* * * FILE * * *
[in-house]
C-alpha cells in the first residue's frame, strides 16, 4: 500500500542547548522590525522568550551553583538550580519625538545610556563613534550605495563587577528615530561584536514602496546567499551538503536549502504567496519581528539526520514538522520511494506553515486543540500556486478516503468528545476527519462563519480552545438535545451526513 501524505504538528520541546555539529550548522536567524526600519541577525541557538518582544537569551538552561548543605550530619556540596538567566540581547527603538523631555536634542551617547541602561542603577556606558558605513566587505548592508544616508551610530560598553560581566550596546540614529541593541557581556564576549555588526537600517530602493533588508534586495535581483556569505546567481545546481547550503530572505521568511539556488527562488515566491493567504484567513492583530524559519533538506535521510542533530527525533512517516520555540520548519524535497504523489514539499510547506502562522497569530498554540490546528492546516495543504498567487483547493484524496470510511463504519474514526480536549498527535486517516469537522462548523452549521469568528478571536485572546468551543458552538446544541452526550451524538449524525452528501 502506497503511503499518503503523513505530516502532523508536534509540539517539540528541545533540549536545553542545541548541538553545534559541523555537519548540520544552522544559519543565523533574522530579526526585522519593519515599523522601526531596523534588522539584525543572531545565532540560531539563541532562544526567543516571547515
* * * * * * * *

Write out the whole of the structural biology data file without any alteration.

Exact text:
[in-house]
C-alpha cells in the first residue's frame, strides 16, 4: 500500500542547548522590525522568550551553583538550580519625538545610556563613534550605495563587577528615530561584536514602496546567499551538503536549502504567496519581528539526520514538522520511494506553515486543540500556486478516503468528545476527519462563519480552545438535545451526513 501524505504538528520541546555539529550548522536567524526600519541577525541557538518582544537569551538552561548543605550530619556540596538567566540581547527603538523631555536634542551617547541602561542603577556606558558605513566587505548592508544616508551610530560598553560581566550596546540614529541593541557581556564576549555588526537600517530602493533588508534586495535581483556569505546567481545546481547550503530572505521568511539556488527562488515566491493567504484567513492583530524559519533538506535521510542533530527525533512517516520555540520548519524535497504523489514539499510547506502562522497569530498554540490546528492546516495543504498567487483547493484524496470510511463504519474514526480536549498527535486517516469537522462548523452549521469568528478571536485572546468551543458552538446544541452526550451524538449524525452528501 502506497503511503499518503503523513505530516502532523508536534509540539517539540528541545533540549536545553542545541548541538553545534559541523555537519548540520544552522544559519543565523533574522530579526526585522519593519515599523522601526531596523534588522539584525543572531545565532540560531539563541532562544526567543516571547515